We all have the right to live with dignity and respect regardless of age. Human rights are the rights all people are entitled to because they are human beings. When these rights are respected people can live with equality and free from discrimination. This equality does not change with age. Some rights are embedded in law such as the right to equal protection before the law, the right to education and the right to participate in government. Some rights might have more relevance in older age than at other times, e.g. the right to social security in the form of pensions.
Worldwide, the number of older people is increasing rapidly. In 2017, 15% of Australians (3.8 million people) were over 65 years of age. The increasing number of older Australians is partly due to longer life expectancy. Therefore, it’s important to ensure that the rights of older people are protected and expanded. Older people are as a diverse group as any other with a great deal to contribute to society – lived experience and reflective wisdom usually come with age. Protecting the rights of older people enables them to lead lives with dignity, the ability to make their own choices and continue to contribute to the community.
Discrimination against any group in the community is unacceptable. With the increasing population of people over 65 years of age, the prevalence of age discrimination can increase and therefore impact on an older person’s choices, lifestyle and decision making. Each person has a different experience of ageing and discrimination can be multi-dimensional based on gender, sexuality, ethnic origin, disability, literacy levels and where they live.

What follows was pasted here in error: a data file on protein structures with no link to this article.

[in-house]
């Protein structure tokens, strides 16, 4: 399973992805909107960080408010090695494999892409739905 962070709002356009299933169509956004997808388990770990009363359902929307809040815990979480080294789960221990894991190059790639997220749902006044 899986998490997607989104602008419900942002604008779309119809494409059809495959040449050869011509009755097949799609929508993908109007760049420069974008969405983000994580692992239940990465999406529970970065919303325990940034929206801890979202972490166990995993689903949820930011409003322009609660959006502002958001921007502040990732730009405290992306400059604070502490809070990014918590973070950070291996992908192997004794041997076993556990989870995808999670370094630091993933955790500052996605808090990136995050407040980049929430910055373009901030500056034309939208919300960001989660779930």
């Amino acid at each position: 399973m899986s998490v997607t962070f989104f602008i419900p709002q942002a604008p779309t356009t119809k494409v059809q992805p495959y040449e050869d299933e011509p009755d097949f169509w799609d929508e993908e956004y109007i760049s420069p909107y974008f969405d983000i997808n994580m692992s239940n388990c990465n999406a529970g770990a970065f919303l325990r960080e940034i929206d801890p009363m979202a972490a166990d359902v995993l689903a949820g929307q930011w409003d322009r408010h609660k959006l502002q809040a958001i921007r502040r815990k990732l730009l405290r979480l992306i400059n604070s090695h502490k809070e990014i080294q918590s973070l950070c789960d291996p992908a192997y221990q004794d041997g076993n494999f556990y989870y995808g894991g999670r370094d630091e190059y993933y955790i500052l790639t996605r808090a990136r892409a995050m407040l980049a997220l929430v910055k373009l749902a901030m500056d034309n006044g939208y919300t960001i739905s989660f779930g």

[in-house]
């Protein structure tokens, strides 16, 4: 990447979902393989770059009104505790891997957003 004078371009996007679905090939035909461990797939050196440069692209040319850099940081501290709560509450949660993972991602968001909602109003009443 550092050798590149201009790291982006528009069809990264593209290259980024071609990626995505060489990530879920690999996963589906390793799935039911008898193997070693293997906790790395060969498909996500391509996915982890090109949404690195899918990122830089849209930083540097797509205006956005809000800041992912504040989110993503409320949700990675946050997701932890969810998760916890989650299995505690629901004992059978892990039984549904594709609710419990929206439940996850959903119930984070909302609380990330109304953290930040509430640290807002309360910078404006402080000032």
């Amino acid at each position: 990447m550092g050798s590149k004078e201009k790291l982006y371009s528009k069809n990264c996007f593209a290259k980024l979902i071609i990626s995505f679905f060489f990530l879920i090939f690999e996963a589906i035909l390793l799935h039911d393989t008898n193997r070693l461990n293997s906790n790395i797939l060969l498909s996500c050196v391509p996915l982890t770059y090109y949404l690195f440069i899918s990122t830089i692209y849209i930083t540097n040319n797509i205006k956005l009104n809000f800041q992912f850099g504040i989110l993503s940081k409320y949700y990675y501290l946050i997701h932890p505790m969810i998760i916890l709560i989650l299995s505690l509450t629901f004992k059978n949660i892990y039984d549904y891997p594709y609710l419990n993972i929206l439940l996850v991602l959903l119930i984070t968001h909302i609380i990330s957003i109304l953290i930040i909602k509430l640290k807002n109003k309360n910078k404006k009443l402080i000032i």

Ageism is the discrimination and devaluing of an older person because of their age. Ageism categorises older people negatively. Some common examples of these categories about older people are that they:
These are called stereotypes because they group all older people into these categories or labels. Stereotypes fail to recognise the rights, needs, dignity and valuable contribution of older people in our community and translate into ageist actions. Experiences of ageism often affect older people’s mental and physical well-being and therefore their quality of life. Ageism can result in feelings of loneliness, sadness, anger and shame. In an Australian Human Rights Commission (AHRC) study, for example, 71% of Australian adults over 65 reported that they had been insulted or mistreated on the basis of their age. With an increasing ageing population in Australia, ageism is a significant human rights issue.
Elder abuse is a serious form of ageism. Elder abuse is any act which causes harm to an older person and is carried out by someone with whom the older person has a trusting relationship. The abuse may be physical, social, financial, psychological or sexual and can include the neglect of an older person. Elder abuse often takes away an older person’s rights and choices. We all need to take responsibility for combatting ageism and preventing elder abuse to ensure that older people can participate with full potential in a community that is age-friendly.